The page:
What is TUPE?
The purpose of the Transfer of Undertakings (Protection of Employment) Regulations 2006 (TUPE) is to protect the rights of employees when a business or undertaking, or part of a business or undertaking, transfers to another undertaking, normally when the legal identity of the employer changes, “from one person to another”. In other words, it requires the legal identity of the employer to change.
Does TUPE apply to all business transfers?
TUPE does not apply when the business transfer occurs by:-
- share takeover
- transfers of assets only without the business (e.g. sale of plant and equipment alone)
- supply of goods or services for clients own use (i.e. no business transfer)
- transfer outside the UK (check legislation of destination country)
- some bankruptcy and insolvency situations
Most SME business sales are completed through a Share Sale or an Asset Sale but whether or not TUPE applies, there are still important issues to be considered where employment law is concerned.
What is the impact on a business purchase through a Share Sale?
When buying a business through a share takeover the TUPE regulations do not apply. This is because on the purchase of a company by way of a share, the legal identity of the company actually remains the same; it is just that the ownership of its share capital has changed hands. However it is important to be aware that, in addition to the employees, you will also be taking responsibility to honour all existing employment contracts and the employees terms and conditions of employment. You will also be taking responsibility for any on-going disputes, tribunal claims and collective agreements relating to the employees.
It is essential to conduct thorough “due diligence” in order to fully understand exactly what and who is transferring. Ask for detailed information on any existing disputes or claims, including public and employer liability claims against the current employer so that these can be reflected in the transfer contract.
You can, after the purchase, change employee terms and conditions as the TUPE regulations do not apply. It is important to realise that you cannot unilaterally change terms and conditions without a consultation process with the employees concerned.
Any staff reductions following the purchase will need to follow the formal redundancy dismissal process. You should follow any policies and procedures that are in place. The first step is to place the affected employees “at risk” of redundancy whilst you consult with them or the staff representatives on ways to avoid the redundancies. Remember that if more than 20 employees (even if this number is made up from staff employed at separate sites) are “at risk” you must hold collective consultation meetings with elected staff representatives, which must then be followed by individual consultation.
A fair process with formal correspondence and meetings must be followed to ensure that risk of unfair dismissal claims are minimised. If the employees cannot be redeployed or there are no acceptable alternatives then, unfortunately the redundancy must be confirmed and individual consultation completed. Any redundancy payments will be based on employees’ age and length of service and will take into account any enhanced redundancy terms that the individuals may be entitled to with the company including the time before your ownership, (these should of course, be known from the due diligence process).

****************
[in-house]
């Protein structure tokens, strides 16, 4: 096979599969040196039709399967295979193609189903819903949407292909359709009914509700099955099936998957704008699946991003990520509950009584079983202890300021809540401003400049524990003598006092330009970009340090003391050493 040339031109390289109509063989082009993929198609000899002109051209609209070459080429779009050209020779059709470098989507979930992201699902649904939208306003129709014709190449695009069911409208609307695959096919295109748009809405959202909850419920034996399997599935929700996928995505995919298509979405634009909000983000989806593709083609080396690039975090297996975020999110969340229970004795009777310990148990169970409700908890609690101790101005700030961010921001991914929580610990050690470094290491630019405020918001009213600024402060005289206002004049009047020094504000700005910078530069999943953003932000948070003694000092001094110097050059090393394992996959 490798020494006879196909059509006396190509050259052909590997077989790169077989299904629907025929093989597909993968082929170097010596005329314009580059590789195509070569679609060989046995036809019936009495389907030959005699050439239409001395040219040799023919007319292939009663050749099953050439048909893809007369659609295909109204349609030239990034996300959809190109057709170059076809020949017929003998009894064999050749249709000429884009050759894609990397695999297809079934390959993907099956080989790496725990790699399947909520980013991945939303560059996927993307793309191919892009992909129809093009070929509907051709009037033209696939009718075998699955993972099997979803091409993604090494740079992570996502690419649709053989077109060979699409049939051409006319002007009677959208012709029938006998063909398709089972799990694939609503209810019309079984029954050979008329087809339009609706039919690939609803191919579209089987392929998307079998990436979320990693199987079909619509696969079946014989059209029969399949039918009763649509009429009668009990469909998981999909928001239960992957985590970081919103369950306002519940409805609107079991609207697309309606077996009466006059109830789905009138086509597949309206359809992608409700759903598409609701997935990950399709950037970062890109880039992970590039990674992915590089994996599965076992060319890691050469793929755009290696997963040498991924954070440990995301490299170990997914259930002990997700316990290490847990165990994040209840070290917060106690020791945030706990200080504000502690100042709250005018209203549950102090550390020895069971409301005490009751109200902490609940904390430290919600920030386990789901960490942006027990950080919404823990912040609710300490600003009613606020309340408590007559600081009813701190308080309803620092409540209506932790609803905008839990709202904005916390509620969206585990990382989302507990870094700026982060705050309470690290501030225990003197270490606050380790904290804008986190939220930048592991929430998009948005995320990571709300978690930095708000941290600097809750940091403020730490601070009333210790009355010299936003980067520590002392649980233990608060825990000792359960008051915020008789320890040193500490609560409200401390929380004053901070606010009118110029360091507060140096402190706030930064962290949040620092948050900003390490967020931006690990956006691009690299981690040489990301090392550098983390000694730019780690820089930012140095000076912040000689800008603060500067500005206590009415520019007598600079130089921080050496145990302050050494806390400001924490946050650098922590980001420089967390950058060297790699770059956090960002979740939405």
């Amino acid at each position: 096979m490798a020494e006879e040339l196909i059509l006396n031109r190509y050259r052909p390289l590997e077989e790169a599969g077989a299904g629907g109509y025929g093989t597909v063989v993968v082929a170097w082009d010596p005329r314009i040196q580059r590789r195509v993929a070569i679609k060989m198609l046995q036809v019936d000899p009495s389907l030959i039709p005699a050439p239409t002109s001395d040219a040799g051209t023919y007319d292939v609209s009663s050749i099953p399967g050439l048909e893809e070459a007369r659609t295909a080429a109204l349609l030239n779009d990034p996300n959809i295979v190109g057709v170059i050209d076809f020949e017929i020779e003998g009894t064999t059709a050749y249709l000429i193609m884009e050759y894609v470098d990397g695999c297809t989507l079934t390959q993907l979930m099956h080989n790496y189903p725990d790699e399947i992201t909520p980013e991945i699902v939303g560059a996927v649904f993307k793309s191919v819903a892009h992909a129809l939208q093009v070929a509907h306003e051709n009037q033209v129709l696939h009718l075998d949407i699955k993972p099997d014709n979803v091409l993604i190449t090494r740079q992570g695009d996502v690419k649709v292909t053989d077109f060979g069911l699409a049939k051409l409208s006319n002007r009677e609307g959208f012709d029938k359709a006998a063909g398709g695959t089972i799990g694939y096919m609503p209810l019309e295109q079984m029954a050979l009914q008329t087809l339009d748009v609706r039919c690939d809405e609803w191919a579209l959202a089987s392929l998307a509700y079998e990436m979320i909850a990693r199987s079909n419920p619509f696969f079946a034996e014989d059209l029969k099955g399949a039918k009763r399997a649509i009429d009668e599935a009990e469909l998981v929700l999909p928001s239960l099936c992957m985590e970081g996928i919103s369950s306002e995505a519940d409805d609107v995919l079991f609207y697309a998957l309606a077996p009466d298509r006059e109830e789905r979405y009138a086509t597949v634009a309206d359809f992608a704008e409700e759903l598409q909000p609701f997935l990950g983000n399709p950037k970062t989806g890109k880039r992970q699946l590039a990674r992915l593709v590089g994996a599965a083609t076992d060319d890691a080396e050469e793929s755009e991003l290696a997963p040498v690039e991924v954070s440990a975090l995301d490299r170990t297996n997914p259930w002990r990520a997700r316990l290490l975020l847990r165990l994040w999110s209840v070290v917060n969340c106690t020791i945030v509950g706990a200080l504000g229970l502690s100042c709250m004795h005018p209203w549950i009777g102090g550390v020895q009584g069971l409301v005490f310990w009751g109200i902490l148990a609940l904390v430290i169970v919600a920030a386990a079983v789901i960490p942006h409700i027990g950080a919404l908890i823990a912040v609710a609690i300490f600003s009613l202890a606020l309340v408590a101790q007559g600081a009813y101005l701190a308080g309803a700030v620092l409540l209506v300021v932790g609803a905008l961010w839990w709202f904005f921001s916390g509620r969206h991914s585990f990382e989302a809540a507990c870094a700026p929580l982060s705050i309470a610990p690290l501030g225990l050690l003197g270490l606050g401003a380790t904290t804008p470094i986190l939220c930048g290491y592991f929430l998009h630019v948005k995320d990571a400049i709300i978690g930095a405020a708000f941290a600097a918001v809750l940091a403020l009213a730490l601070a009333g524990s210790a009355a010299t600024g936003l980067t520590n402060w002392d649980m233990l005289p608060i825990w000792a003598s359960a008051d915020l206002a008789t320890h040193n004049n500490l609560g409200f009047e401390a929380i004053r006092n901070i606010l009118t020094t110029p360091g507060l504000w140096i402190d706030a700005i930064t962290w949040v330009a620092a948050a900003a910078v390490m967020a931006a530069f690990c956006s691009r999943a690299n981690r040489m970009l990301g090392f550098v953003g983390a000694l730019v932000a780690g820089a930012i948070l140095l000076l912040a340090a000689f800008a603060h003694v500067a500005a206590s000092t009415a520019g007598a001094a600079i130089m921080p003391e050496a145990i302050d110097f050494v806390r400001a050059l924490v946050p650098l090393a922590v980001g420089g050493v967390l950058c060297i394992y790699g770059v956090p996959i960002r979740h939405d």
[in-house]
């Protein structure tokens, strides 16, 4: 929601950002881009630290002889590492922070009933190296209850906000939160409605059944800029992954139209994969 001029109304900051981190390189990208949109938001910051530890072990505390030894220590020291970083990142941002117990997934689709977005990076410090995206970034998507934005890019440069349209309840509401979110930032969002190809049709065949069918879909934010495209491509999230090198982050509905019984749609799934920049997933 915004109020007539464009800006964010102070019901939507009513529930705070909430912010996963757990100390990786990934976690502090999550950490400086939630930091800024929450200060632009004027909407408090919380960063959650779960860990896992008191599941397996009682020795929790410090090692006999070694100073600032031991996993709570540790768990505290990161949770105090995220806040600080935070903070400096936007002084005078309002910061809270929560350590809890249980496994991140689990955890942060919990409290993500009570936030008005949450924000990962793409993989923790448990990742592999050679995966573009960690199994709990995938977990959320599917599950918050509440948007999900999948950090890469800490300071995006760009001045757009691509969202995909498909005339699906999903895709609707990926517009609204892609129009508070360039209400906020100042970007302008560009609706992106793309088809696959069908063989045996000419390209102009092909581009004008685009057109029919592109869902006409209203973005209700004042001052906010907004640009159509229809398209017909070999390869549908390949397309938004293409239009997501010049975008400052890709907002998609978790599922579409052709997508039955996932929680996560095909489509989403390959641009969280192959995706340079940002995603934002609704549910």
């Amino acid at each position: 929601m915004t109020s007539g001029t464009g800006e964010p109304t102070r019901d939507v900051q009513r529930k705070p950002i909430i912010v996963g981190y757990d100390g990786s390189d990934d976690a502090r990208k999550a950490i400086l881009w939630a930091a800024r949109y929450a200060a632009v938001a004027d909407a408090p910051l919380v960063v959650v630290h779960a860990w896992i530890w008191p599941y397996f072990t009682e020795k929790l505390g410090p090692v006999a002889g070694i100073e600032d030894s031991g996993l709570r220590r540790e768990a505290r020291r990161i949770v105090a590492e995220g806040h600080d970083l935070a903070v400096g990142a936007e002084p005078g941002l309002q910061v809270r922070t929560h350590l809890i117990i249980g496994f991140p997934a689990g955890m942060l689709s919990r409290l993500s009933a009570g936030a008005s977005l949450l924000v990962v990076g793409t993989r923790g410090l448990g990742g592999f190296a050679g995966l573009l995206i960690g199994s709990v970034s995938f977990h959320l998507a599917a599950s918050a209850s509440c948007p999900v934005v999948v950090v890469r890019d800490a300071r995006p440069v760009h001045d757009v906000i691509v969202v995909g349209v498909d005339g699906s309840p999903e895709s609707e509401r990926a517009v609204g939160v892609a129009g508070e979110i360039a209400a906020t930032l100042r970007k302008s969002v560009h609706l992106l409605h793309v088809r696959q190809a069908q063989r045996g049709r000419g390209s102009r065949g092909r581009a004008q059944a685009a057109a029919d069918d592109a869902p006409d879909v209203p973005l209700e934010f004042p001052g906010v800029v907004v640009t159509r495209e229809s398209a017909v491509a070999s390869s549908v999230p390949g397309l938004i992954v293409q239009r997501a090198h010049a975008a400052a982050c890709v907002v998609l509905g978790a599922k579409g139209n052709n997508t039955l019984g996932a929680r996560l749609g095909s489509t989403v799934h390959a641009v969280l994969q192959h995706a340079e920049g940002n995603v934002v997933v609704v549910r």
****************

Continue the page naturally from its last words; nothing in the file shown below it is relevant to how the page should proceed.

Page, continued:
Potential issues with an Asset Sale
A transfer of assets does not usually constitute a TUPE transaction as the sale of equipment, contracts, stock and WIP, goodwill etc takes place without a transfer of employees, liabilities and cash assets, debtors, creditors and bank debt/assets. However, if the assets for sale only form part of a business staff may be involved if they are solely employed on the work that the transferring assets was used for.
The main question is what happens to those employees that will not transfer with the assets? In most cases the staff will be redeployed to other work in the business. If not, a redundancy situation may arise. As the arrangements for the transfer of the assets continues the employer will need to consider a redundancy process. In the first instance, the affected employees should be placed “at risk” of redundancy. You should then begin consultation with the staff representatives or individuals on ways to avoid the redundancy situation. The consultation should explore all the redeployment options before any conclusion can be made regarding redundancy. If the employees are soley focused on the work involving the assets transferring there is a real risk of a tribunal claim for unfair dismissal.
If there is any doubt over whether TUPE is applicable to your situation it is essential to seek legal advice. Changes to employment terms and conditions and dismissals in any situation must be handled correctly in order to avoid any Employment Tribunal claims. An experienced HR advisor can help you to achieve your aims and to minimise the risk of claims.
Article sponsored by:-
Director ABM HR Services Ltd